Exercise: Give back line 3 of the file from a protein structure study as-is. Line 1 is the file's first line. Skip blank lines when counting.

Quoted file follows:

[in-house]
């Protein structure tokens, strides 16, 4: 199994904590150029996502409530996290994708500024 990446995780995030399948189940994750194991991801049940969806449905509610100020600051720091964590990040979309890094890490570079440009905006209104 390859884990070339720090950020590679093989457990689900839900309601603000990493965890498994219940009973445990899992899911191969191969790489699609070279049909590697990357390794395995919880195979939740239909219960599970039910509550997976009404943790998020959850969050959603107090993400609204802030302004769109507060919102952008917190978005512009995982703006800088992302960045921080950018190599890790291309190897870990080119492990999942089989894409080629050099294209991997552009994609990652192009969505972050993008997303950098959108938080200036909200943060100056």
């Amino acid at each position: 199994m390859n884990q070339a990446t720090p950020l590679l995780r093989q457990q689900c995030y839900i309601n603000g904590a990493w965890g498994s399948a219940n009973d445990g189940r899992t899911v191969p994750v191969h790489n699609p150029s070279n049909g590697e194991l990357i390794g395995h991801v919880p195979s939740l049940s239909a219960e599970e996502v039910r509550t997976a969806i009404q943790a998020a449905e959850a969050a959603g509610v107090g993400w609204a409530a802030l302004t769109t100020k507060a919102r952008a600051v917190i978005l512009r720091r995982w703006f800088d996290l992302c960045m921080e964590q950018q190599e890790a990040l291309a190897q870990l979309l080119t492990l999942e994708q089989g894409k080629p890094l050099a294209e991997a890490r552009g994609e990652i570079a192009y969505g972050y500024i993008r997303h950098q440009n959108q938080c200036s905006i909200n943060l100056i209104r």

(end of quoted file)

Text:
């Amino acid at each position: 199994m390859n884990q070339a990446t720090p950020l590679l995780r093989q457990q689900c995030y839900i309601n603000g904590a990493w965890g498994s399948a219940n009973d445990g189940r899992t899911v191969p994750v191969h790489n699609p150029s070279n049909g590697e194991l990357i390794g395995h991801v919880p195979s939740l049940s239909a219960e599970e996502v039910r509550t997976a969806i009404q943790a998020a449905e959850a969050a959603g509610v107090g993400w609204a409530a802030l302004t769109t100020k507060a919102r952008a600051v917190i978005l512009r720091r995982w703006f800088d996290l992302c960045m921080e964590q950018q190599e890790a990040l291309a190897q870990l979309l080119t492990l999942e994708q089989g894409k080629p890094l050099a294209e991997a890490r552009g994609e990652i570079a192009y969505g972050y500024i993008r997303h950098q440009n959108q938080c200036s905006i909200n943060l100056i209104r």